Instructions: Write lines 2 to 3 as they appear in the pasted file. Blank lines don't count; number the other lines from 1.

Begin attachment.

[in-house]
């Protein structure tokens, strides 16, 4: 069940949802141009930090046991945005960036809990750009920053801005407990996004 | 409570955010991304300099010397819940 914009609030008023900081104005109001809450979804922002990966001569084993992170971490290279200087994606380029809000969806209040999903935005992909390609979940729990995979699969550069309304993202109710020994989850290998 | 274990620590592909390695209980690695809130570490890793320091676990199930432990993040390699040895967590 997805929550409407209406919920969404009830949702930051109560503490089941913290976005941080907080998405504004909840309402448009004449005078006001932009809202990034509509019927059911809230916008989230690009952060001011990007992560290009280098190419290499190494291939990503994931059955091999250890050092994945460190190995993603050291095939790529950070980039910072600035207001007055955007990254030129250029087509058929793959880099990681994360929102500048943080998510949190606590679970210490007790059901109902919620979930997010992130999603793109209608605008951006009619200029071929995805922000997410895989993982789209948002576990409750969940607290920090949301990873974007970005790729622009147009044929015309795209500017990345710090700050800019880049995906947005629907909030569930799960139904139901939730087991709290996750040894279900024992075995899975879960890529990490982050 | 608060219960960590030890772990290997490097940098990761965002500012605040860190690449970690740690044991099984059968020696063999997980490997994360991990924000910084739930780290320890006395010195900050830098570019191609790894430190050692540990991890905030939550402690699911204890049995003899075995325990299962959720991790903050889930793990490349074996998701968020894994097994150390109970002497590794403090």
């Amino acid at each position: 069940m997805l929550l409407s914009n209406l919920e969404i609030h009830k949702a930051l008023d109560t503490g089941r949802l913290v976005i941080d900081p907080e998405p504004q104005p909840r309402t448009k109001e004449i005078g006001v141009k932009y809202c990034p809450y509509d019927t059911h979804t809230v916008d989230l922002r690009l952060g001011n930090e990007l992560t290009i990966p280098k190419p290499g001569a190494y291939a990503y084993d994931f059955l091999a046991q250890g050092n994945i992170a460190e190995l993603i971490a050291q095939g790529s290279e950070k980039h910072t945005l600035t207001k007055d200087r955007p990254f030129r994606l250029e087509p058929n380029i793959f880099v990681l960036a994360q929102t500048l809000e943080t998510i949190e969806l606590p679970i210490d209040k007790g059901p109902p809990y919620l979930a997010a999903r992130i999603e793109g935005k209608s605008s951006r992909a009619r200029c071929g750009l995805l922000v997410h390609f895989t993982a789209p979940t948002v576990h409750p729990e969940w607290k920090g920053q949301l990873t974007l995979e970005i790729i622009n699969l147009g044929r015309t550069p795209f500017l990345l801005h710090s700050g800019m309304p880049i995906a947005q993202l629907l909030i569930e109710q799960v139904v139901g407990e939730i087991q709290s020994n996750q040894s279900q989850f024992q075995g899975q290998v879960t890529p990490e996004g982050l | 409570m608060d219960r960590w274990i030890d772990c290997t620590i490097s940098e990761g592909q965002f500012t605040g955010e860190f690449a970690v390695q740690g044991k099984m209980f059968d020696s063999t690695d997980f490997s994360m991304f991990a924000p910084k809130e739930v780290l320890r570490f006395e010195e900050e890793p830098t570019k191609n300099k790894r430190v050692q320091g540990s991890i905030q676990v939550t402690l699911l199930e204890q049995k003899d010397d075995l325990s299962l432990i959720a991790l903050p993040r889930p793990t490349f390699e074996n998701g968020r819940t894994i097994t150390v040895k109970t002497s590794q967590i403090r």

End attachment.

């Protein structure tokens, strides 16, 4: 069940949802141009930090046991945005960036809990750009920053801005407990996004 | 409570955010991304300099010397819940 914009609030008023900081104005109001809450979804922002990966001569084993992170971490290279200087994606380029809000969806209040999903935005992909390609979940729990995979699969550069309304993202109710020994989850290998 | 274990620590592909390695209980690695809130570490890793320091676990199930432990993040390699040895967590 997805929550409407209406919920969404009830949702930051109560503490089941913290976005941080907080998405504004909840309402448009004449005078006001932009809202990034509509019927059911809230916008989230690009952060001011990007992560290009280098190419290499190494291939990503994931059955091999250890050092994945460190190995993603050291095939790529950070980039910072600035207001007055955007990254030129250029087509058929793959880099990681994360929102500048943080998510949190606590679970210490007790059901109902919620979930997010992130999603793109209608605008951006009619200029071929995805922000997410895989993982789209948002576990409750969940607290920090949301990873974007970005790729622009147009044929015309795209500017990345710090700050800019880049995906947005629907909030569930799960139904139901939730087991709290996750040894279900024992075995899975879960890529990490982050 | 608060219960960590030890772990290997490097940098990761965002500012605040860190690449970690740690044991099984059968020696063999997980490997994360991990924000910084739930780290320890006395010195900050830098570019191609790894430190050692540990991890905030939550402690699911204890049995003899075995325990299962959720991790903050889930793990490349074996998701968020894994097994150390109970002497590794403090």
């Amino acid at each position: 069940m997805l929550l409407s914009n209406l919920e969404i609030h009830k949702a930051l008023d109560t503490g089941r949802l913290v976005i941080d900081p907080e998405p504004q104005p909840r309402t448009k109001e004449i005078g006001v141009k932009y809202c990034p809450y509509d019927t059911h979804t809230v916008d989230l922002r690009l952060g001011n930090e990007l992560t290009i990966p280098k190419p290499g001569a190494y291939a990503y084993d994931f059955l091999a046991q250890g050092n994945i992170a460190e190995l993603i971490a050291q095939g790529s290279e950070k980039h910072t945005l600035t207001k007055d200087r955007p990254f030129r994606l250029e087509p058929n380029i793959f880099v990681l960036a994360q929102t500048l809000e943080t998510i949190e969806l606590p679970i210490d209040k007790g059901p109902p809990y919620l979930a997010a999903r992130i999603e793109g935005k209608s605008s951006r992909a009619r200029c071929g750009l995805l922000v997410h390609f895989t993982a789209p979940t948002v576990h409750p729990e969940w607290k920090g920053q949301l990873t974007l995979e970005i790729i622009n699969l147009g044929r015309t550069p795209f500017l990345l801005h710090s700050g800019m309304p880049i995906a947005q993202l629907l909030i569930e109710q799960v139904v139901g407990e939730i087991q709290s020994n996750q040894s279900q989850f024992q075995g899975q290998v879960t890529p990490e996004g982050l | 409570m608060d219960r960590w274990i030890d772990c290997t620590i490097s940098e990761g592909q965002f500012t605040g955010e860190f690449a970690v390695q740690g044991k099984m209980f059968d020696s063999t690695d997980f490997s994360m991304f991990a924000p910084k809130e739930v780290l320890r570490f006395e010195e900050e890793p830098t570019k191609n300099k790894r430190v050692q320091g540990s991890i905030q676990v939550t402690l699911l199930e204890q049995k003899d010397d075995l325990s299962l432990i959720a991790l903050p993040r889930p793990t490349f390699e074996n998701g968020r819940t894994i097994t150390v040895k109970t002497s590794q967590i403090r």